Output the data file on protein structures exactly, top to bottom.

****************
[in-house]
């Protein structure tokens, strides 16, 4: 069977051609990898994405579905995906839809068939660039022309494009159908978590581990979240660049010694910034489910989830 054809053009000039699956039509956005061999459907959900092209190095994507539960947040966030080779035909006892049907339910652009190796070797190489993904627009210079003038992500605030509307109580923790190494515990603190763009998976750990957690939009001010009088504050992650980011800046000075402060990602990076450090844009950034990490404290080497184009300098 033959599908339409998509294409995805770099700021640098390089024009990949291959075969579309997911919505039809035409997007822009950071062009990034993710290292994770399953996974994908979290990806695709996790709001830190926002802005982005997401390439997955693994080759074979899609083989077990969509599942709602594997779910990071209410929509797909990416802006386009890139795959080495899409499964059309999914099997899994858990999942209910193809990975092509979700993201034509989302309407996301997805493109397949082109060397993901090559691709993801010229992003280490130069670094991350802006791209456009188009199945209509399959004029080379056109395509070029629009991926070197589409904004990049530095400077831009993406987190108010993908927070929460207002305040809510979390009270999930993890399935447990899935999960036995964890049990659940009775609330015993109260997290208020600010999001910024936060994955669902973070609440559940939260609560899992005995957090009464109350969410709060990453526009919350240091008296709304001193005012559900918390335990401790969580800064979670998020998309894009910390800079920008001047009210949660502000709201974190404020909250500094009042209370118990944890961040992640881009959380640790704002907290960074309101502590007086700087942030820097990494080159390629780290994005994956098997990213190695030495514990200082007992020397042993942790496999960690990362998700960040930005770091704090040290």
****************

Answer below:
[in-house]
């Protein structure tokens, strides 16, 4: 069977051609990898994405579905995906839809068939660039022309494009159908978590581990979240660049010694910034489910989830 054809053009000039699956039509956005061999459907959900092209190095994507539960947040966030080779035909006892049907339910652009190796070797190489993904627009210079003038992500605030509307109580923790190494515990603190763009998976750990957690939009001010009088504050992650980011800046000075402060990602990076450090844009950034990490404290080497184009300098 033959599908339409998509294409995805770099700021640098390089024009990949291959075969579309997911919505039809035409997007822009950071062009990034993710290292994770399953996974994908979290990806695709996790709001830190926002802005982005997401390439997955693994080759074979899609083989077990969509599942709602594997779910990071209410929509797909990416802006386009890139795959080495899409499964059309999914099997899994858990999942209910193809990975092509979700993201034509989302309407996301997805493109397949082109060397993901090559691709993801010229992003280490130069670094991350802006791209456009188009199945209509399959004029080379056109395509070029629009991926070197589409904004990049530095400077831009993406987190108010993908927070929460207002305040809510979390009270999930993890399935447990899935999960036995964890049990659940009775609330015993109260997290208020600010999001910024936060994955669902973070609440559940939260609560899992005995957090009464109350969410709060990453526009919350240091008296709304001193005012559900918390335990401790969580800064979670998020998309894009910390800079920008001047009210949660502000709201974190404020909250500094009042209370118990944890961040992640881009959380640790704002907290960074309101502590007086700087942030820097990494080159390629780290994005994956098997990213190695030495514990200082007992020397042993942790496999960690990362998700960040930005770091704090040290």